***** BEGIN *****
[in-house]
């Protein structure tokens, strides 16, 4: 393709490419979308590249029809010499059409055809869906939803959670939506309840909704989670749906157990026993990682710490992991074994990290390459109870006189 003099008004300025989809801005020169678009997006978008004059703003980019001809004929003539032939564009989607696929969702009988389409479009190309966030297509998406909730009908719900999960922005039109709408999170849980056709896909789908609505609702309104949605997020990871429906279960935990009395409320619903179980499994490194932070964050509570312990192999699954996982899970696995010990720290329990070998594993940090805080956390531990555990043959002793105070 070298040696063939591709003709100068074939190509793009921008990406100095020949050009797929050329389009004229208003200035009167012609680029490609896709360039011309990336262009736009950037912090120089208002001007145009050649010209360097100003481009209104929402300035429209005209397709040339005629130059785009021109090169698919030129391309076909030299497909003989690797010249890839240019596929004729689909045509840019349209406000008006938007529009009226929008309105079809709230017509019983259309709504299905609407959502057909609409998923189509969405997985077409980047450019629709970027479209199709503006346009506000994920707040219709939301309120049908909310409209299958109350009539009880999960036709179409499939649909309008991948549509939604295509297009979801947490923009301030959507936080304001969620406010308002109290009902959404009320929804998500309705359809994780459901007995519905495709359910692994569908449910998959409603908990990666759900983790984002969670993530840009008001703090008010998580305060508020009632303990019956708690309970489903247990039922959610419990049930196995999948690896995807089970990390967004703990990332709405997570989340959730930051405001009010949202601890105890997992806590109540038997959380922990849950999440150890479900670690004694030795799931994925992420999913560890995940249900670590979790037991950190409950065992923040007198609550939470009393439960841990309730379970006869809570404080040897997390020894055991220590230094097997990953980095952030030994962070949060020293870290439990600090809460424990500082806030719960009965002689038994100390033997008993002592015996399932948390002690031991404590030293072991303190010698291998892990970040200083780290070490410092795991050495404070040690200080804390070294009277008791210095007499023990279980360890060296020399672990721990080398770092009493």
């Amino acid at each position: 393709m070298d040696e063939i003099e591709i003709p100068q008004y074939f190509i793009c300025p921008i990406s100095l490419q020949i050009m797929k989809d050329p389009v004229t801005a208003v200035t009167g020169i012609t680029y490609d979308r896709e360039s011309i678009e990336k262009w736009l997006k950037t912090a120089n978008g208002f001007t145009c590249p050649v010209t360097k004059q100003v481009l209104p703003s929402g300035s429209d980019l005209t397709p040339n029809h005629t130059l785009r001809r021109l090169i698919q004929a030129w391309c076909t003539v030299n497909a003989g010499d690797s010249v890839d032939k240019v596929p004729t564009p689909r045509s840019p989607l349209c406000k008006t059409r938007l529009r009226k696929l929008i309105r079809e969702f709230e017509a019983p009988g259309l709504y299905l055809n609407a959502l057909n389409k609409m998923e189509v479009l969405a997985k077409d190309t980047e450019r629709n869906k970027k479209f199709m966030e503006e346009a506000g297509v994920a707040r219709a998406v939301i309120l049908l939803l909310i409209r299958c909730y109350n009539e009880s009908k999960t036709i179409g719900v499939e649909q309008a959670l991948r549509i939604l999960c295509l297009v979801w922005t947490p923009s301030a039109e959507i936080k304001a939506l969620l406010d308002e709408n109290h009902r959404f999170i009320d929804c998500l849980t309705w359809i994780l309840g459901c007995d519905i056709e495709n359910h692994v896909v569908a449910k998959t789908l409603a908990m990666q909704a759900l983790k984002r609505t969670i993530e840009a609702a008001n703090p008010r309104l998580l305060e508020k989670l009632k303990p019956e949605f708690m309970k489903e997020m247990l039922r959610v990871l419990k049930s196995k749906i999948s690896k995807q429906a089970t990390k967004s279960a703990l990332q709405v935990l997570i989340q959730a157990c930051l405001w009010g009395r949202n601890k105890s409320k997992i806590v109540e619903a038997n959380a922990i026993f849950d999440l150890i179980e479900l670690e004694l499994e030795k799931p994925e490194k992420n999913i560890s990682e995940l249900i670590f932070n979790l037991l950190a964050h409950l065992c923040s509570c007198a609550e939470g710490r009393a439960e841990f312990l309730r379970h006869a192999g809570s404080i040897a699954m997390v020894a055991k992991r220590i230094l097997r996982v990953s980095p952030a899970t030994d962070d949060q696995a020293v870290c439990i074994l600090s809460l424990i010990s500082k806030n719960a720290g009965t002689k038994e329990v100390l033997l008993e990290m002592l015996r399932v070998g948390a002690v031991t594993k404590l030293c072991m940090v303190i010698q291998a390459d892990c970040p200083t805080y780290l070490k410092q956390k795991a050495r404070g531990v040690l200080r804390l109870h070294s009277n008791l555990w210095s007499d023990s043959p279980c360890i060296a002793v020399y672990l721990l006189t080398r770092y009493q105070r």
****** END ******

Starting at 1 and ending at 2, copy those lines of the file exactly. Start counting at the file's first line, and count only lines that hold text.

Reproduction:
[in-house]
């Protein structure tokens, strides 16, 4: 393709490419979308590249029809010499059409055809869906939803959670939506309840909704989670749906157990026993990682710490992991074994990290390459109870006189 003099008004300025989809801005020169678009997006978008004059703003980019001809004929003539032939564009989607696929969702009988389409479009190309966030297509998406909730009908719900999960922005039109709408999170849980056709896909789908609505609702309104949605997020990871429906279960935990009395409320619903179980499994490194932070964050509570312990192999699954996982899970696995010990720290329990070998594993940090805080956390531990555990043959002793105070 070298040696063939591709003709100068074939190509793009921008990406100095020949050009797929050329389009004229208003200035009167012609680029490609896709360039011309990336262009736009950037912090120089208002001007145009050649010209360097100003481009209104929402300035429209005209397709040339005629130059785009021109090169698919030129391309076909030299497909003989690797010249890839240019596929004729689909045509840019349209406000008006938007529009009226929008309105079809709230017509019983259309709504299905609407959502057909609409998923189509969405997985077409980047450019629709970027479209199709503006346009506000994920707040219709939301309120049908909310409209299958109350009539009880999960036709179409499939649909309008991948549509939604295509297009979801947490923009301030959507936080304001969620406010308002109290009902959404009320929804998500309705359809994780459901007995519905495709359910692994569908449910998959409603908990990666759900983790984002969670993530840009008001703090008010998580305060508020009632303990019956708690309970489903247990039922959610419990049930196995999948690896995807089970990390967004703990990332709405997570989340959730930051405001009010949202601890105890997992806590109540038997959380922990849950999440150890479900670690004694030795799931994925992420999913560890995940249900670590979790037991950190409950065992923040007198609550939470009393439960841990309730379970006869809570404080040897997390020894055991220590230094097997990953980095952030030994962070949060020293870290439990600090809460424990500082806030719960009965002689038994100390033997008993002592015996399932948390002690031991404590030293072991303190010698291998892990970040200083780290070490410092795991050495404070040690200080804390070294009277008791210095007499023990279980360890060296020399672990721990080398770092009493």